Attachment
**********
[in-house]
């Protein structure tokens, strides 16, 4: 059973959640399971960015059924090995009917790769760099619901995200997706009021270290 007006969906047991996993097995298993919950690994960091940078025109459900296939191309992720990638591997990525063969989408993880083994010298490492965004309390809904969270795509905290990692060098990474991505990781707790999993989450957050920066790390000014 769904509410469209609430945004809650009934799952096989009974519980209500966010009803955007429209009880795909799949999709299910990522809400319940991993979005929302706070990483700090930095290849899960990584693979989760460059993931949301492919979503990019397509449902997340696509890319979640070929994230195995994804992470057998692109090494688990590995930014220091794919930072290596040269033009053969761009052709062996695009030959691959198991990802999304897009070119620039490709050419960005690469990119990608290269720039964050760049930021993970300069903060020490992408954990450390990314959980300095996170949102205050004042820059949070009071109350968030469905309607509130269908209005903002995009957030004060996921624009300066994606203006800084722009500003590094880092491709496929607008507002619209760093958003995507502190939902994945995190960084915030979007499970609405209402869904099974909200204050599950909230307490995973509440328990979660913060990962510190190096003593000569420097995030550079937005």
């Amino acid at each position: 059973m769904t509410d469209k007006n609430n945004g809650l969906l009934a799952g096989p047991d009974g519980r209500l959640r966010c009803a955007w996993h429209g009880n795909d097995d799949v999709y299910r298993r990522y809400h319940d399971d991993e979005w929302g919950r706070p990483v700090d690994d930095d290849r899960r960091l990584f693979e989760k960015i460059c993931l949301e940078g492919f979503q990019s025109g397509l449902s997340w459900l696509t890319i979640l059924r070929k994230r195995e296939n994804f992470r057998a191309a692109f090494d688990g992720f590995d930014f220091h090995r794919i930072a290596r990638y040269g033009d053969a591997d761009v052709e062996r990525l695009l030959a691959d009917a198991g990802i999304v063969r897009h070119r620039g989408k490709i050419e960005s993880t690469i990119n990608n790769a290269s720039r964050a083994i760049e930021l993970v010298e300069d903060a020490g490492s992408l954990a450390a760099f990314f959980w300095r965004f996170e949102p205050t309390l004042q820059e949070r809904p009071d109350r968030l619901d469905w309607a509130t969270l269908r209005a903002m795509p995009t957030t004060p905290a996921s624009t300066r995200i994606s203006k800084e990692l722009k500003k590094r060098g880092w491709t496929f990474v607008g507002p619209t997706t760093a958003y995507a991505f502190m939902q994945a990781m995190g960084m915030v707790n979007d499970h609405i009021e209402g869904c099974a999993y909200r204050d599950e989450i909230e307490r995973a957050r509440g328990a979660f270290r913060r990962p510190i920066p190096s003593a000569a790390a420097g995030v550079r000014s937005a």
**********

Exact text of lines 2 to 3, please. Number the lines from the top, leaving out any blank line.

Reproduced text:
């Protein structure tokens, strides 16, 4: 059973959640399971960015059924090995009917790769760099619901995200997706009021270290 007006969906047991996993097995298993919950690994960091940078025109459900296939191309992720990638591997990525063969989408993880083994010298490492965004309390809904969270795509905290990692060098990474991505990781707790999993989450957050920066790390000014 769904509410469209609430945004809650009934799952096989009974519980209500966010009803955007429209009880795909799949999709299910990522809400319940991993979005929302706070990483700090930095290849899960990584693979989760460059993931949301492919979503990019397509449902997340696509890319979640070929994230195995994804992470057998692109090494688990590995930014220091794919930072290596040269033009053969761009052709062996695009030959691959198991990802999304897009070119620039490709050419960005690469990119990608290269720039964050760049930021993970300069903060020490992408954990450390990314959980300095996170949102205050004042820059949070009071109350968030469905309607509130269908209005903002995009957030004060996921624009300066994606203006800084722009500003590094880092491709496929607008507002619209760093958003995507502190939902994945995190960084915030979007499970609405209402869904099974909200204050599950909230307490995973509440328990979660913060990962510190190096003593000569420097995030550079937005």
């Amino acid at each position: 059973m769904t509410d469209k007006n609430n945004g809650l969906l009934a799952g096989p047991d009974g519980r209500l959640r966010c009803a955007w996993h429209g009880n795909d097995d799949v999709y299910r298993r990522y809400h319940d399971d991993e979005w929302g919950r706070p990483v700090d690994d930095d290849r899960r960091l990584f693979e989760k960015i460059c993931l949301e940078g492919f979503q990019s025109g397509l449902s997340w459900l696509t890319i979640l059924r070929k994230r195995e296939n994804f992470r057998a191309a692109f090494d688990g992720f590995d930014f220091h090995r794919i930072a290596r990638y040269g033009d053969a591997d761009v052709e062996r990525l695009l030959a691959d009917a198991g990802i999304v063969r897009h070119r620039g989408k490709i050419e960005s993880t690469i990119n990608n790769a290269s720039r964050a083994i760049e930021l993970v010298e300069d903060a020490g490492s992408l954990a450390a760099f990314f959980w300095r965004f996170e949102p205050t309390l004042q820059e949070r809904p009071d109350r968030l619901d469905w309607a509130t969270l269908r209005a903002m795509p995009t957030t004060p905290a996921s624009t300066r995200i994606s203006k800084e990692l722009k500003k590094r060098g880092w491709t496929f990474v607008g507002p619209t997706t760093a958003y995507a991505f502190m939902q994945a990781m995190g960084m915030v707790n979007d499970h609405i009021e209402g869904c099974a999993y909200r204050d599950e989450i909230e307490r995973a957050r509440g328990a979660f270290r913060r990962p510190i920066p190096s003593a000569a790390a420097g995030v550079r000014s937005a």